Water Industry Companies Take on Gulf Oil Spill
The BP oil well blowout in the Gulf of Mexico has been a disaster of epic proportions, but it has also been a business opportunity ...
The BP oil well blowout in the Gulf of Mexico has been a disaster of epic proportions, but it has also been a business opportunity for a large range of companies that serve the water industry. A variety of companies have products in demand for the Gulf cleanup, including suppliers of oil dispersants, skimming systems, oil/water separators and testing equipment.
Perhaps one of the highest-profile water industry companies involved in the cleanup is Nalco, which provided its Corexit oil dispersant systems. Nalco is a global water treatment and process improvement company.
Although environmentalists raised concerns about the impact of dispersants on sea life, EPA testing in June and July indicated that none of the eight dispersants tested, including the Nalco product, displayed biologically significant endocrine disrupting activity.
“We are pleased that the EPA’s initial testing results of dispersant alternatives continue to show the safety of our Corexit 9500 dispersants,” said Dr. David Horsup, Division Vice President, Research and Development for Nalco’s Energy Services division.
In announcing the test results, EPA Assistant Administrator Paul Anastas said the EPA is not recommending any change in dispersants used to fight the Gulf spill’s impact.
The agency’s press release said all the dispersants it tested “have roughly the same impact on aquatic life.” In fish species tests Corexit 9500 was identified by the EPA as one of two products included in the safest category. The EPA also stated that dispersants biodegrade, have not been found in the water column and have not settled on the floor of the gulf.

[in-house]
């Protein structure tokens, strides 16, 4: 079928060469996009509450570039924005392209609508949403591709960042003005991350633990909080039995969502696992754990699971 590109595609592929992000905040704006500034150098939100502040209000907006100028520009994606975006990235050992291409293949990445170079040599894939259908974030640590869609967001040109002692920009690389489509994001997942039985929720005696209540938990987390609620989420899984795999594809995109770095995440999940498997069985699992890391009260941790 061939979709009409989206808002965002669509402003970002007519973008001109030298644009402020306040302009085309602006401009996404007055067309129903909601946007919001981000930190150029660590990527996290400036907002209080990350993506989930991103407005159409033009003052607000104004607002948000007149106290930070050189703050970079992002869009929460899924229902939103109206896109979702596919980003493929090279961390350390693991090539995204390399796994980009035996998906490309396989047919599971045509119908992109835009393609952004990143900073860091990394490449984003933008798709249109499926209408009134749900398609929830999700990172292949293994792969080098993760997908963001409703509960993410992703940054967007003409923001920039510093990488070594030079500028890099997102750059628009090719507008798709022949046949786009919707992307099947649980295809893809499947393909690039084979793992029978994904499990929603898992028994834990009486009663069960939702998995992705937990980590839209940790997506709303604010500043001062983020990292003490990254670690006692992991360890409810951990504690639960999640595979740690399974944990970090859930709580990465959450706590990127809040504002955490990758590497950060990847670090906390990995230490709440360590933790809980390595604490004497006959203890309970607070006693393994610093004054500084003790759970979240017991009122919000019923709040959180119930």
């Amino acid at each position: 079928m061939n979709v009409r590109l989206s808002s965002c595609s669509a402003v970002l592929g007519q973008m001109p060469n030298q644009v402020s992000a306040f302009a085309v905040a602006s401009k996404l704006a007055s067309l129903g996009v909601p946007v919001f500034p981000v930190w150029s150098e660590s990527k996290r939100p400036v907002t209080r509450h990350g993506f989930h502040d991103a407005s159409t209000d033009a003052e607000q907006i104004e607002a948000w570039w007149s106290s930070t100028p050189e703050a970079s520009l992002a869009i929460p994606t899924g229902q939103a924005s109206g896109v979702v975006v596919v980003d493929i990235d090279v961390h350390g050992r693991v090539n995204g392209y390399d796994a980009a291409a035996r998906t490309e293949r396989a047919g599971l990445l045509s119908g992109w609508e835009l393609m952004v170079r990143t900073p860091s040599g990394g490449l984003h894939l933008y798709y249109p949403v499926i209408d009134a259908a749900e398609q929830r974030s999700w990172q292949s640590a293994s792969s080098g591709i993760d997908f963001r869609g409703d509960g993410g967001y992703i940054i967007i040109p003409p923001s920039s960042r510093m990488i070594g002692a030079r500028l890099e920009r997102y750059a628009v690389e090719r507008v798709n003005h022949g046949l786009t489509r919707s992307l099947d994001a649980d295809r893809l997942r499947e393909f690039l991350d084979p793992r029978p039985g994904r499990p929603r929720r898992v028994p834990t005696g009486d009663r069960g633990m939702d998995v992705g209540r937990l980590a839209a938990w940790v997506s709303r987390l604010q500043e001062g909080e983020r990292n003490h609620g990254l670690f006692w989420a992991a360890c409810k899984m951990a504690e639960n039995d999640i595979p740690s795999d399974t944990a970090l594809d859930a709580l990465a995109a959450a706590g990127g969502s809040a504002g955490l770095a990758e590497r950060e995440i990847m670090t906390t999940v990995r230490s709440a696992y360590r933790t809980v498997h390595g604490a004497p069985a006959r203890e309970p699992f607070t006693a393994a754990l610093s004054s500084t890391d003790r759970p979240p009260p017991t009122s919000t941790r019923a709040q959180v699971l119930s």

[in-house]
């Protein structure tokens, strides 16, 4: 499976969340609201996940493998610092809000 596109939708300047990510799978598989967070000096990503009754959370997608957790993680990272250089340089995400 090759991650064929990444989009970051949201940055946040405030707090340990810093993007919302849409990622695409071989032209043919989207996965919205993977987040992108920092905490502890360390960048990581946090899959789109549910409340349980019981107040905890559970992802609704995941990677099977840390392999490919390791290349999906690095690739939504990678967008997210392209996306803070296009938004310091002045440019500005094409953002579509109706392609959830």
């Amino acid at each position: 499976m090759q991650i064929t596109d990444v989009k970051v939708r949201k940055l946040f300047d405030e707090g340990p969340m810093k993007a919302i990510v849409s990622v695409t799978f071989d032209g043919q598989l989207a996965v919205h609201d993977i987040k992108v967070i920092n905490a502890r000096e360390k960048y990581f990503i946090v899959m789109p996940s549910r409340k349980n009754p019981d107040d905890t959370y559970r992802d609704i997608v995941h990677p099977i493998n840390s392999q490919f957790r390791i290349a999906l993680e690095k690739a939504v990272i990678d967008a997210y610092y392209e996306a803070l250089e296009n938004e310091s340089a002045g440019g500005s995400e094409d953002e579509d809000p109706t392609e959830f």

EPA continues to monitor BP’s use of dispersant in the Gulf. In a second round of testing, EPA determined that the dispersants appeared to increase the efficiency of natural biodegradation by 50 percent, and there was no evidence of harm to wildlife from the dispersants used in the Gulf.
To view data on the testing, please visit: http://www.epa.gov/bpspill/dispersants.
Abanaki Corp. reported that its patent-pending Fuzzy2™ oil skimmer material was being used in the Gulf, recovering up to 385 gallons of oil per minute from the water’s surface. The Fuzzy2 material is attached to the surface of 30-inch diameter skimming disks on a floating skimmer made by Crucial Inc. of Gretna, LA.
A disk skimmer uses a rotating disk to remove oil from water. Oleophilic (oil attracting) material collects oil as the disk passes through the water, and wiper blades scrape off the oil for collection. Unlike other skimmer disk materials, Fuzzy2 has a hairy surface that greatly increases its surface area, making it more effective at removing oil floating on water.
“The beauty of the Fuzzy2 is that it can be retrofitted to virtually any brand of drum or disk type skimmer out there, making it possible for existing skimmers to triple their pickup rate,” said Abanaki President Tom Hobson.
Enviro Voraxial Technology received a purchase order from BP to deploy and test the underwater version of its high volume Voraxial 4000 Separator. The system allows operator to separate oil from water in the ocean. By conducting the separation in the ocean, the vessels can skim oil for 10 times longer since the amount of water collected in the holding tanks is reduced by 90%. The collected oil will be discharged into a holding tank while the clean water remains in the ocean. This differs from the current methods of skimming large volumes of oil/water mixture and then conducting the separation on a vessel.
EVTN is currently developing an new sea-going vessel equipped with its skimming system. The vessel, less than 40 feet in length, could deploy twin Voraxial 4000 Underwater Separators with a combined 1,400,000 gallons per day capacity.
A variety of companies with monitoring equipment have reported involvement in the Gulf Spill.
Specialist instrumentation rental company Ashtead Technology said is instruments have been used by several organizations both at the scene of the Deepwater Horizon rig and also along the affected shoreline.
Turner Designs is providing in situ and Laboratory Fluorometers specifically configured to detect crude oil for tracking the Gulf Oil spill. Equipment being deployed includes the C3 Submersible Fluorometer, as specified in the USCG SMART protocol; the Cyclops-7 Submersible Crude Oil sensor with DataBank, and the Trilogy Laboratory Fluorometer for discrete sampling on shipboard.
InfraCal TOG/TPH Analyzers, manufactured by Wilks Enterprise, were called upon to measure total oil and grease (TOG) and total petroleum hydrocarbon (TPH) concentration levels in water and soil samples. The portable analyzers are ideal for use by non-tech personnel in the field. Total analysis time is 10-15 minutes which eliminates the need to wait for off-site lab results.